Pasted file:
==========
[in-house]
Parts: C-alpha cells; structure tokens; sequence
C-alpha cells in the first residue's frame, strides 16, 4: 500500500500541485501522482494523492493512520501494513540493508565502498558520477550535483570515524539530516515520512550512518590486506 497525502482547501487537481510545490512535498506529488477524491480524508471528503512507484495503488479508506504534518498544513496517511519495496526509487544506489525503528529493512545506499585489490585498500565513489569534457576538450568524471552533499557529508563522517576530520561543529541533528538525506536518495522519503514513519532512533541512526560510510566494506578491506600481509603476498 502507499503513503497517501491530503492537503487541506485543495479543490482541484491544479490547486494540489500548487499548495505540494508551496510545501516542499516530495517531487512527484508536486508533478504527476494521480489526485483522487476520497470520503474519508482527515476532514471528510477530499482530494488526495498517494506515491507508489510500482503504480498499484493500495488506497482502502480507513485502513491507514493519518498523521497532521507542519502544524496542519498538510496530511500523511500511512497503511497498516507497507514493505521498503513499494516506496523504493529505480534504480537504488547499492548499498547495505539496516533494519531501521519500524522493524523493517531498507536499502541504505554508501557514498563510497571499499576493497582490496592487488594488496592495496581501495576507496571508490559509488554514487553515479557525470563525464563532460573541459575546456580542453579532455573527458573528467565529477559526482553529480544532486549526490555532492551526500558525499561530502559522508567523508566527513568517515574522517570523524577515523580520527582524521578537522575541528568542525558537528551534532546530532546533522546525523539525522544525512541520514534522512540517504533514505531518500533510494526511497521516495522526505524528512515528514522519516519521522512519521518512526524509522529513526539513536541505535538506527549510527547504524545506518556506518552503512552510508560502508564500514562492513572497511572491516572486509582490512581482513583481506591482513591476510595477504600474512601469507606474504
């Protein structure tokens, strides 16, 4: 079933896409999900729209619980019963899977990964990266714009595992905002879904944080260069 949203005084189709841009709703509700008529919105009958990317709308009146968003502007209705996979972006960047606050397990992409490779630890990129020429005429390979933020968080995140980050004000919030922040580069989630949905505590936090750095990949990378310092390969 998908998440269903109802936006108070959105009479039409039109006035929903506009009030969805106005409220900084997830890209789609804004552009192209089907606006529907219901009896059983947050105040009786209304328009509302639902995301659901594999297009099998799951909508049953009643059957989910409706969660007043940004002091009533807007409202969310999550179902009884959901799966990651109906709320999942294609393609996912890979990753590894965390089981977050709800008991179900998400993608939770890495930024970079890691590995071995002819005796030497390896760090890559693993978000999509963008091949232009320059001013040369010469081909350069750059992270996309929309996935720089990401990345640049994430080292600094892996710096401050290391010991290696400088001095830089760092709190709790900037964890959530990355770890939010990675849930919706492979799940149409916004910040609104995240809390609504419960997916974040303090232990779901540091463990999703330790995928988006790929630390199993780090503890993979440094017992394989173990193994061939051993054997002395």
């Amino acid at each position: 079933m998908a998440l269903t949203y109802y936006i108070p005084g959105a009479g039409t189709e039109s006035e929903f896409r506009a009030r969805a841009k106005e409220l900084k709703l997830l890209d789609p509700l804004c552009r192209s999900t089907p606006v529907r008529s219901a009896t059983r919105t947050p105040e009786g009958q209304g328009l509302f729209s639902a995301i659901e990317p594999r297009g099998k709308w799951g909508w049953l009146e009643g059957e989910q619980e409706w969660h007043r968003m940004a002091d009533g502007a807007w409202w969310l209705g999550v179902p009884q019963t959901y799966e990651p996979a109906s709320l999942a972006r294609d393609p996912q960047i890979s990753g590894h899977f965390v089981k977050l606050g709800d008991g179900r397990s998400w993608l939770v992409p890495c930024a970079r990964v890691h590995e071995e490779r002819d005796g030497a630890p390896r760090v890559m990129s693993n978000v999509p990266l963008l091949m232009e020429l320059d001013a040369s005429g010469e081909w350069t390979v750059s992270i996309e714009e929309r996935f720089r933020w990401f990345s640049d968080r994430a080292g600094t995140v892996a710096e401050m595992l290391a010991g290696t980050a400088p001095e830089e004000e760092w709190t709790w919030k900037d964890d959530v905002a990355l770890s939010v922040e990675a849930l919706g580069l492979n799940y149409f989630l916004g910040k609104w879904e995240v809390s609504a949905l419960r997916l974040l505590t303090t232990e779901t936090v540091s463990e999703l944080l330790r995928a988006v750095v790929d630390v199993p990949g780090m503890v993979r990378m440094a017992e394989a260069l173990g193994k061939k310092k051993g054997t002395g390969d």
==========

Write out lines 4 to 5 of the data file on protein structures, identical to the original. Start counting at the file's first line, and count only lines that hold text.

């Protein structure tokens, strides 16, 4: 079933896409999900729209619980019963899977990964990266714009595992905002879904944080260069 949203005084189709841009709703509700008529919105009958990317709308009146968003502007209705996979972006960047606050397990992409490779630890990129020429005429390979933020968080995140980050004000919030922040580069989630949905505590936090750095990949990378310092390969 998908998440269903109802936006108070959105009479039409039109006035929903506009009030969805106005409220900084997830890209789609804004552009192209089907606006529907219901009896059983947050105040009786209304328009509302639902995301659901594999297009099998799951909508049953009643059957989910409706969660007043940004002091009533807007409202969310999550179902009884959901799966990651109906709320999942294609393609996912890979990753590894965390089981977050709800008991179900998400993608939770890495930024970079890691590995071995002819005796030497390896760090890559693993978000999509963008091949232009320059001013040369010469081909350069750059992270996309929309996935720089990401990345640049994430080292600094892996710096401050290391010991290696400088001095830089760092709190709790900037964890959530990355770890939010990675849930919706492979799940149409916004910040609104995240809390609504419960997916974040303090232990779901540091463990999703330790995928988006790929630390199993780090503890993979440094017992394989173990193994061939051993054997002395």
């Amino acid at each position: 079933m998908a998440l269903t949203y109802y936006i108070p005084g959105a009479g039409t189709e039109s006035e929903f896409r506009a009030r969805a841009k106005e409220l900084k709703l997830l890209d789609p509700l804004c552009r192209s999900t089907p606006v529907r008529s219901a009896t059983r919105t947050p105040e009786g009958q209304g328009l509302f729209s639902a995301i659901e990317p594999r297009g099998k709308w799951g909508w049953l009146e009643g059957e989910q619980e409706w969660h007043r968003m940004a002091d009533g502007a807007w409202w969310l209705g999550v179902p009884q019963t959901y799966e990651p996979a109906s709320l999942a972006r294609d393609p996912q960047i890979s990753g590894h899977f965390v089981k977050l606050g709800d008991g179900r397990s998400w993608l939770v992409p890495c930024a970079r990964v890691h590995e071995e490779r002819d005796g030497a630890p390896r760090v890559m990129s693993n978000v999509p990266l963008l091949m232009e020429l320059d001013a040369s005429g010469e081909w350069t390979v750059s992270i996309e714009e929309r996935f720089r933020w990401f990345s640049d968080r994430a080292g600094t995140v892996a710096e401050m595992l290391a010991g290696t980050a400088p001095e830089e004000e760092w709190t709790w919030k900037d964890d959530v905002a990355l770890s939010v922040e990675a849930l919706g580069l492979n799940y149409f989630l916004g910040k609104w879904e995240v809390s609504a949905l419960r997916l974040l505590t303090t232990e779901t936090v540091s463990e999703l944080l330790r995928a988006v750095v790929d630390v199993p990949g780090m503890v993979r990378m440094a017992e394989a260069l173990g193994k061939k310092k051993g054997t002395g390969d």